According to research undertaken by Telecoms.com Intelligence, concerns over security is the biggest barrier to implementing IoT among telecoms operators – identified by nearly half of those surveyed. Meanwhile, just 10% said they’re capable of launching fully secured IoT services. What this illustrates in the context of today’s announcement is a clear desire to see more guidance in securing IoT.
The GSMA says the guidelines will outline various ways to identify and address potential IoT threats, thus helping service providers build secure services from the outset. The guidelines also apparently explain risk assessment methodologies to ensure IoT services are capable of collecting, storing and exchanging data securely while mitigating possible cybersecurity attacks.
“As billions of devices become connected in the Internet of Things, offering innovative and interconnected new services, the possibility of potential vulnerabilities increases,” said the GSMA’s CTO, Alex Sinclair. “These can be overcome if the end-to-end security of an IoT service is carefully considered by the service provider when designing their service and an appropriate mitigating technology is deployed. A proven and robust approach to security will create trusted, reliable services that scale as the market grows.”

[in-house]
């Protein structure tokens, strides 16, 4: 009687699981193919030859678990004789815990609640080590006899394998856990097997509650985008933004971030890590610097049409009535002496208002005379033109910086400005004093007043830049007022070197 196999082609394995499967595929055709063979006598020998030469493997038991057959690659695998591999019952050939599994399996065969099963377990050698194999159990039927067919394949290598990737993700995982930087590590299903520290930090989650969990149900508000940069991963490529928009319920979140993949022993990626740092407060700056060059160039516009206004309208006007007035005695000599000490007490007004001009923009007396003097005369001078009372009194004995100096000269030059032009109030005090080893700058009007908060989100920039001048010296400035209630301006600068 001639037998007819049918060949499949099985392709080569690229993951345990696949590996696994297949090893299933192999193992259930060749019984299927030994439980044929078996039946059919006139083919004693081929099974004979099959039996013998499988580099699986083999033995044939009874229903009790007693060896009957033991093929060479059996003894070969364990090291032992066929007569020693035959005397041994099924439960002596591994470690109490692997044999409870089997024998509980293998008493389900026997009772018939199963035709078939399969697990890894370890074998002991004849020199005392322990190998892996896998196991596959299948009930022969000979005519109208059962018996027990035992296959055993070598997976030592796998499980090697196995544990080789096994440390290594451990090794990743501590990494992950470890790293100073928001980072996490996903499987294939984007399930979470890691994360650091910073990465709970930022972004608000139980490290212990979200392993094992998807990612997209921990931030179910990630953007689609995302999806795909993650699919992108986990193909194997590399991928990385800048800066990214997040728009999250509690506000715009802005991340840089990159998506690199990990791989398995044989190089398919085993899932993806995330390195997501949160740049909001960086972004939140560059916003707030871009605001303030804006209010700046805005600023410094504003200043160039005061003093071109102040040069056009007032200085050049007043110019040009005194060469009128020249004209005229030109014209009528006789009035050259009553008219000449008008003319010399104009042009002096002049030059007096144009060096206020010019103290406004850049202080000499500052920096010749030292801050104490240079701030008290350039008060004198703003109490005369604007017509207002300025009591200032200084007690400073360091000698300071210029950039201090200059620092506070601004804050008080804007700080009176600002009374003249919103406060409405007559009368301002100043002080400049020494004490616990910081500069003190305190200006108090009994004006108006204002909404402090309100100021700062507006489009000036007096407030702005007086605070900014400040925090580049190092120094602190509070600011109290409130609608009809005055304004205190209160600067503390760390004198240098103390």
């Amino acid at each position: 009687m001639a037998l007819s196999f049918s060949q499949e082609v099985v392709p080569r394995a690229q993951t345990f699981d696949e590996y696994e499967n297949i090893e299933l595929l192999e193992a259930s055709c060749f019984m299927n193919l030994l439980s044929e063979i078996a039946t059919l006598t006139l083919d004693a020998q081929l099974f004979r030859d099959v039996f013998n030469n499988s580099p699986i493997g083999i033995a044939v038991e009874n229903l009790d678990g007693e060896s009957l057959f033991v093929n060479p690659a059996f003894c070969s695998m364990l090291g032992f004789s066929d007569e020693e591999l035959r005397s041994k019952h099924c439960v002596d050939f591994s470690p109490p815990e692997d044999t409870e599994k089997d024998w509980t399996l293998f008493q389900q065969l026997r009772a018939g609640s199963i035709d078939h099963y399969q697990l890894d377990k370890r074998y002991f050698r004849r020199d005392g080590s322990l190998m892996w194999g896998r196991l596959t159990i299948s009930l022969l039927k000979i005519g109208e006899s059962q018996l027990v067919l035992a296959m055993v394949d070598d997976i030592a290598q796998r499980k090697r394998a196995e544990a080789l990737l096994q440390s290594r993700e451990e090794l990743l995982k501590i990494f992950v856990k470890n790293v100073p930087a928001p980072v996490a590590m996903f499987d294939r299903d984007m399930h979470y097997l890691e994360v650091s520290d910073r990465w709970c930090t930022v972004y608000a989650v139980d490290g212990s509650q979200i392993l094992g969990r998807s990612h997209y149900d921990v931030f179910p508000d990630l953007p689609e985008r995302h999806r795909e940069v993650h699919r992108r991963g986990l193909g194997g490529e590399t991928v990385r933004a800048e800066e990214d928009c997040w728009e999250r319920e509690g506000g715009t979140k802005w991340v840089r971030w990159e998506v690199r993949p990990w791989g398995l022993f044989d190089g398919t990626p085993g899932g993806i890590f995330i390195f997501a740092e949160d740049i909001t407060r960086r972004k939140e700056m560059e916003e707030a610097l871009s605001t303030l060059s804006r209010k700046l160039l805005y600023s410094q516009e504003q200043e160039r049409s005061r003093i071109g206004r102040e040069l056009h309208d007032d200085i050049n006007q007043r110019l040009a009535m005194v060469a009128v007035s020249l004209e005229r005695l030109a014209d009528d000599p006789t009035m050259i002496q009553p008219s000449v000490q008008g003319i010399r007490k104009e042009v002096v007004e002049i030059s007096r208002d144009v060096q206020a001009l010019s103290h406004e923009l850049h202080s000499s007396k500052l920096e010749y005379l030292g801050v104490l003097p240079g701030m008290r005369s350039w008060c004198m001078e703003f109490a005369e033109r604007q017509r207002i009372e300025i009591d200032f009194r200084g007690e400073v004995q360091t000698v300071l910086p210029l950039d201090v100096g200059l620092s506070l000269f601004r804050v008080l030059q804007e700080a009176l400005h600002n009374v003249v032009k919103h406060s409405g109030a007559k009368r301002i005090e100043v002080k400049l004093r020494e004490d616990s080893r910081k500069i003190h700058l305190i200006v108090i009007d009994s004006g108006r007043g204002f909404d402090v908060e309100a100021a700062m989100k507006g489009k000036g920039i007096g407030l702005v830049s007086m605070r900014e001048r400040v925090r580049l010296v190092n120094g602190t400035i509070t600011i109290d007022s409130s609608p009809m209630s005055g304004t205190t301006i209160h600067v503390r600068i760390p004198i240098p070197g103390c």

The GSMA partnered with AT&T, China Telecom, Etisalat, KDDI, NTT DOCOMO, Orange, Telefónica, Telenor and Verizon for operator and service provider input, while Ericsson, Gemalto and u-blox contributed from the vendor community. Telefónica’s Chief IoT Officer, Vicente Muñoz Boza, says the industry needs such guidelines so that service providers can feel secure about their IoT services.
“These guidelines build on the long experience of secure communications over cellular networks. Security of IOT solutions is of utmost importance and these documents represent an important step in supporting our customers to deliver secure end to end services.”
The entirety of the guidelines, all 200+ pages, are available here.
Will regulators ever be able to catch up with the rate of change in the telco/tech industry?
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